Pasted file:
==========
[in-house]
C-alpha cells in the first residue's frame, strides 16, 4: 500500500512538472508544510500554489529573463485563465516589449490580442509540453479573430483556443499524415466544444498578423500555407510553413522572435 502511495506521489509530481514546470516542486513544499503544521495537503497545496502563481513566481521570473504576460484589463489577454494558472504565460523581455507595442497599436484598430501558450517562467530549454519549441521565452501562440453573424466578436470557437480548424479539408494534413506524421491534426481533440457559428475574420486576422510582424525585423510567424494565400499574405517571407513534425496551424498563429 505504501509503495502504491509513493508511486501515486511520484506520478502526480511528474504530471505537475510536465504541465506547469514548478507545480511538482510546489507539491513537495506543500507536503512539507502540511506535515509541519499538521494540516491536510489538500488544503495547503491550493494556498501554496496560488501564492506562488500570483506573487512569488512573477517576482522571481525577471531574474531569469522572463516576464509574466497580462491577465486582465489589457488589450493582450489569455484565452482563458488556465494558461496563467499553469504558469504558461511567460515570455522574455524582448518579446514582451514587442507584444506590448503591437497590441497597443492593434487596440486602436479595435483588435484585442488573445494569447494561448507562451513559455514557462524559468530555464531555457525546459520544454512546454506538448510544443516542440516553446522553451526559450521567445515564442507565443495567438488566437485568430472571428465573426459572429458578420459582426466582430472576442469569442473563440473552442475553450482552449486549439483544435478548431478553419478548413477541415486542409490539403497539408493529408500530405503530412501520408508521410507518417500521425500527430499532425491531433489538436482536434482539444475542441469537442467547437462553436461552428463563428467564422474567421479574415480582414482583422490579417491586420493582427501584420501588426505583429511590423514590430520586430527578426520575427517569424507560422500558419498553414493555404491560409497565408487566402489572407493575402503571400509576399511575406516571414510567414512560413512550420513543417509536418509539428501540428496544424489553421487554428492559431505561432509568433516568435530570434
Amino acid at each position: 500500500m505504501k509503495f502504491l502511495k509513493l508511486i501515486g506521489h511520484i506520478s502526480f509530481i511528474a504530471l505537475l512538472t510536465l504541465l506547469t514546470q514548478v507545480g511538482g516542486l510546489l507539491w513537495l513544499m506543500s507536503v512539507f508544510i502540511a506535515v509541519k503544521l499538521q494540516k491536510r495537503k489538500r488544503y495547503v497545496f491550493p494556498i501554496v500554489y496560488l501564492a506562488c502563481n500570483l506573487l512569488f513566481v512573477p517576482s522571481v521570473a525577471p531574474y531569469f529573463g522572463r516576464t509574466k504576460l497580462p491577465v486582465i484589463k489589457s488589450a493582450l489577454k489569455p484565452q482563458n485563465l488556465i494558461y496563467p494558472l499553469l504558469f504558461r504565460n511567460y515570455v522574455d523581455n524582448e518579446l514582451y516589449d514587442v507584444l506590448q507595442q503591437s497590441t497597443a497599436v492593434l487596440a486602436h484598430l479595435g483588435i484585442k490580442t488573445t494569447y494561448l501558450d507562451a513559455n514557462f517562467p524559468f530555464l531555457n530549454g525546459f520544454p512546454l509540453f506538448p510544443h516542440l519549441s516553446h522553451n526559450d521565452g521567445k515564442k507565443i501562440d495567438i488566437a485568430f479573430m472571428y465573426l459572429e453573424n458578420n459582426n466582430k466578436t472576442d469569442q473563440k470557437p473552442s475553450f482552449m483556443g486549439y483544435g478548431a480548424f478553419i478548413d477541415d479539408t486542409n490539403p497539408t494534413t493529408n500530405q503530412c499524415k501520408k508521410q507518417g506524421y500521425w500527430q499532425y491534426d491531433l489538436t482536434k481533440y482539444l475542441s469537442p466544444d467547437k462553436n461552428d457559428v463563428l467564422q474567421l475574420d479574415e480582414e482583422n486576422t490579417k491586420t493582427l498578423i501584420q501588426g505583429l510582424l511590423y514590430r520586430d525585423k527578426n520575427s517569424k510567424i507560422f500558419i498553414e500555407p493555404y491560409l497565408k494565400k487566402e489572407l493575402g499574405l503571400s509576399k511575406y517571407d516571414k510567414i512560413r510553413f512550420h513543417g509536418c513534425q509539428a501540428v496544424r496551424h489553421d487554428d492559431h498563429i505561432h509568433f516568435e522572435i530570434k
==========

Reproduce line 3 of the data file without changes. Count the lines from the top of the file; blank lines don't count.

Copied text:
Amino acid at each position: 500500500m505504501k509503495f502504491l502511495k509513493l508511486i501515486g506521489h511520484i506520478s502526480f509530481i511528474a504530471l505537475l512538472t510536465l504541465l506547469t514546470q514548478v507545480g511538482g516542486l510546489l507539491w513537495l513544499m506543500s507536503v512539507f508544510i502540511a506535515v509541519k503544521l499538521q494540516k491536510r495537503k489538500r488544503y495547503v497545496f491550493p494556498i501554496v500554489y496560488l501564492a506562488c502563481n500570483l506573487l512569488f513566481v512573477p517576482s522571481v521570473a525577471p531574474y531569469f529573463g522572463r516576464t509574466k504576460l497580462p491577465v486582465i484589463k489589457s488589450a493582450l489577454k489569455p484565452q482563458n485563465l488556465i494558461y496563467p494558472l499553469l504558469f504558461r504565460n511567460y515570455v522574455d523581455n524582448e518579446l514582451y516589449d514587442v507584444l506590448q507595442q503591437s497590441t497597443a497599436v492593434l487596440a486602436h484598430l479595435g483588435i484585442k490580442t488573445t494569447y494561448l501558450d507562451a513559455n514557462f517562467p524559468f530555464l531555457n530549454g525546459f520544454p512546454l509540453f506538448p510544443h516542440l519549441s516553446h522553451n526559450d521565452g521567445k515564442k507565443i501562440d495567438i488566437a485568430f479573430m472571428y465573426l459572429e453573424n458578420n459582426n466582430k466578436t472576442d469569442q473563440k470557437p473552442s475553450f482552449m483556443g486549439y483544435g478548431a480548424f478553419i478548413d477541415d479539408t486542409n490539403p497539408t494534413t493529408n500530405q503530412c499524415k501520408k508521410q507518417g506524421y500521425w500527430q499532425y491534426d491531433l489538436t482536434k481533440y482539444l475542441s469537442p466544444d467547437k462553436n461552428d457559428v463563428l467564422q474567421l475574420d479574415e480582414e482583422n486576422t490579417k491586420t493582427l498578423i501584420q501588426g505583429l510582424l511590423y514590430r520586430d525585423k527578426n520575427s517569424k510567424i507560422f500558419i498553414e500555407p493555404y491560409l497565408k494565400k487566402e489572407l493575402g499574405l503571400s509576399k511575406y517571407d516571414k510567414i512560413r510553413f512550420h513543417g509536418c513534425q509539428a501540428v496544424r496551424h489553421d487554428d492559431h498563429i505561432h509568433f516568435e522572435i530570434k